|Brownstock Festival 2011|
1st - 3rd Sep 2011
Morris Farm, Lower Burnham Road, Chelmsford, Essex, CM3 6SG, United Kingdom
We caught up with Example prior to his performance at this year’s Evolution Festival
Why should people pay to see you live rather than just buying your recorded material?
Without sounding too harsh but there’s not that many great live acts, and I think that one of the things I do well is put on a great live show, I think its entertaining.
I don’t feel like I’m the best singer in the country or the best rapper, or the best looking, I haven’t got any high opinions of myself in that sense, but when it comes to the live show I’ve honed it over 7 years and 800 gigs. In this time I have supported many artists and performed at arenas and festivals and I kind of know now exactly what to do…when to stop a song short and when to stick a remix in and how to place the order of the set and I think now we have one of the best live shows in the country. Certainly that’s the feedback we’re getting everywhere we go, from all the UK tours and festival bookers.
Last year we were voted best act at V, I’m not saying this in a big headed way but I think to do well you’ve got to know what you are good at, I don’t think I’m better than Prodigy, but I aim to be the best.
You Supported Faithless Last Year What did you Learn?
I learnt a load off them, the thing with Faithless is that they were the best at what they did, they’re finished now (supposedly).
Firstly when you’re a support act you can’t have as many lights as them and your not allowed to be as loud so your really working with the bare minimum and so you just have to put on an amazing show. I think every night by the last song or the last two songs we had most people bouncing which for a support act in that market, where they’ve an old audience, and they’re quite hard to please, was really great.
I learnt a lot from their sound, their lights, their production and that’s the benchmark really for me now.
Have you applied that into what you do?
Yes, straight away, we switched the equipment we use, got new personnel and started doing vigorous rehearsals.
When you see some dance acts and if the mix isn’t quite right, or the lights aren’t right then it lacks impact, that’s why at every festival I’m going to now I bring my own lights, which is quite rare unless you’re headlining, but I just want to have that impact.
On my new album Rollo and Blissy only produced one song, but there are three or four of the other songs, (trance/rave songs) that are influenced by that era, just big riff, emotional lyrics and uplifting.
Have you learnt from your mistakes?
Yea, I don’t regret anything I’ve done in the music industry, I’ve made lots of mistakes but I’ve learnt from all of them.
Are you happy with what you have achieved in the UK or are you thinking about going International?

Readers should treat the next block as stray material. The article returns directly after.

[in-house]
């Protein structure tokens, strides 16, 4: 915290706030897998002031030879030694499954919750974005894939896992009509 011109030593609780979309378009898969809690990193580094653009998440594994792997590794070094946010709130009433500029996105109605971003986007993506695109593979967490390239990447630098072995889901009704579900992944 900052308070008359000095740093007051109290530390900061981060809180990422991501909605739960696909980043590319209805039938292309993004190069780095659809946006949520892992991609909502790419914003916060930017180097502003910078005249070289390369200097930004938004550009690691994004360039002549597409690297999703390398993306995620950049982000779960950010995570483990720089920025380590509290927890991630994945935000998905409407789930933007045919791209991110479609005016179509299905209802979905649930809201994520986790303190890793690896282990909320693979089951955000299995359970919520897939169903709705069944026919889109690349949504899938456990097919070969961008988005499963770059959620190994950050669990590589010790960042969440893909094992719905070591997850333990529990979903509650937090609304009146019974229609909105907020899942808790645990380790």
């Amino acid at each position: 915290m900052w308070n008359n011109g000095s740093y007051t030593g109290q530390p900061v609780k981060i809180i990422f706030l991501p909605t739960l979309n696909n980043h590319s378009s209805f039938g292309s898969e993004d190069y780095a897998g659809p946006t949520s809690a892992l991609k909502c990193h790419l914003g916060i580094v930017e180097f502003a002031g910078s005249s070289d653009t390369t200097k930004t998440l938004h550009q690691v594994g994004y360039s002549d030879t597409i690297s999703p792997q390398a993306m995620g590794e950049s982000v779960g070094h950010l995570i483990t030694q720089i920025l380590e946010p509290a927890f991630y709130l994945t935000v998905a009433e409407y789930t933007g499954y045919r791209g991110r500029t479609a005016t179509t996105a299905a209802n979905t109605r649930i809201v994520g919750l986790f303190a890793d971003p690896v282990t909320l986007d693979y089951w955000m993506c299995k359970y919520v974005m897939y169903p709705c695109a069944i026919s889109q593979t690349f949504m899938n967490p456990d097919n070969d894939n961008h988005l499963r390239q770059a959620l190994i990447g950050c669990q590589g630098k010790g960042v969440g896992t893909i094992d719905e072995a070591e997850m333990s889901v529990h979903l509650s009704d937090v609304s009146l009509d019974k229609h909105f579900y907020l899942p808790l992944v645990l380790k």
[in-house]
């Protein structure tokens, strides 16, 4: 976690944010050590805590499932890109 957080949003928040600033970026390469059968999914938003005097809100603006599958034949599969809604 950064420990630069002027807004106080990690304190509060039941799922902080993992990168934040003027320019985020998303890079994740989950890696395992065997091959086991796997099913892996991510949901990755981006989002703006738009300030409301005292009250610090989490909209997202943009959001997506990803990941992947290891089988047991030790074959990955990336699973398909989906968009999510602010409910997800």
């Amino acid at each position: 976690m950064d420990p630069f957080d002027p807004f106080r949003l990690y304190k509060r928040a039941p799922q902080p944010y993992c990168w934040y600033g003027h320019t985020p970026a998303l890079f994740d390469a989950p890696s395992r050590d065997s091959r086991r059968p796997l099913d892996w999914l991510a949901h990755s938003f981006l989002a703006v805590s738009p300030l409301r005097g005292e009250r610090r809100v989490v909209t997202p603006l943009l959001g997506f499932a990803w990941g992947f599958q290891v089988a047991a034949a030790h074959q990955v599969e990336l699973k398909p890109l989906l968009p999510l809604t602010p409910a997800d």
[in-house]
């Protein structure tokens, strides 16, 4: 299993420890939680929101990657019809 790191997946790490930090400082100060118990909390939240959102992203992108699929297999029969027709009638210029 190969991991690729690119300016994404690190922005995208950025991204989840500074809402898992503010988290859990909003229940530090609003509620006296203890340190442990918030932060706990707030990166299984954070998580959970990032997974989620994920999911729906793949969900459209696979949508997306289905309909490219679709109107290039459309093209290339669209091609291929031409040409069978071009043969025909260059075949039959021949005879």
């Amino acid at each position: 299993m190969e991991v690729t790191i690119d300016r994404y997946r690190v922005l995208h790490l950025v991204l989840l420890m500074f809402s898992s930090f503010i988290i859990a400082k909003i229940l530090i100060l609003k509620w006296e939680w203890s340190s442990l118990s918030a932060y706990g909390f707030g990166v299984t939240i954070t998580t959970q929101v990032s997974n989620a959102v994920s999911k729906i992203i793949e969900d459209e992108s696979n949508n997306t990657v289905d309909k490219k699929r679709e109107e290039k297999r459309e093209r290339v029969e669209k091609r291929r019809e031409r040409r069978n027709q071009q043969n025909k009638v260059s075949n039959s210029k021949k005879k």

I’m doing another UK tour in November / December and were doing a couple of nights at Brixton, which I think is a good sort of identification of where you are at, I think it’s a milestone for a lot of artists. I sold out Shepherds Bush Empire for two nights in a row and that’s a local venue for me so that was pretty exciting.
We’ve got some dates pencilled in O2 Arena next year but we’ll have to see how things go, to do that would be less than two years after we supported Faithless there if we sell that out and that would be a sign of how far I’ve come.
We’re doing Australian festivals in October, I’ve had a few hits in France and Germany and then I’m doing Dubai, New Zealand, Singapore.
A lot of people ask about America, but I always think about America, don’t try and force feed them because they’ve got so much music. I think the best way to go there is wait until there is a demand, wait until you are played on a TV show or a film trailer and then go and try and hit it hard, because otherwise you go there and end up wasting hundreds of thousands of pounds touring with not much in return.
How hard is it for bands to get into the industry today, what kind of advice would you give, pitfalls?
I’ve done it over 7, 8 years so, I’ve had to learn everything myself, slowly, over that period, but I’ve actually enjoyed it because I feel now that I’m getting bigger now, I wasn’t ready for what I’m doing, 4, even 2 years or 3 years ago, but it all seems to make sense now.
The main advice I would give to people is be patient, and sometimes the longer it takes the better it is. I think I’m going to have a lot more longevity now because I have found my niche on my third album I’ve learnt how to put on the best live show and know exactly what to talk about in my songs now, and I know what my market is.
Also I believe that artists should try and do everything themselves, social networking is really important, but try and book your own gigs, try and shoot your own videos, try and do your own artwork it’s almost better to be discovered as a complete package, or a half finished package, then you can dictate to the label what you want to do.
If you look at Ed Sheeran, he went on tour with me , his EP was top 10 on iTunes by himself, so when he signs for a major he can say what he wants to do as he has a track record rather than the record label telling him. Whereas if you’ve come off a talent show, or your plucked straight out of the Brit school, you’re not going to have as much influence over your own stuff.
So how do you cope with all the travelling to all of these festivals?
I exercise every day, I have to go for a run because it’s the only thing that keeps me sane, to clear my head.
Example is appearing at the following festivals in GB
We The People Festival
Summer Break 2011
Glastonbury Festival 2011
Wireless Festival 2011
Lounge On The Farm
The Big Chill
Summer Sundae Weekender
V Festival (Staffordshire)
V Festival (Chelmsford)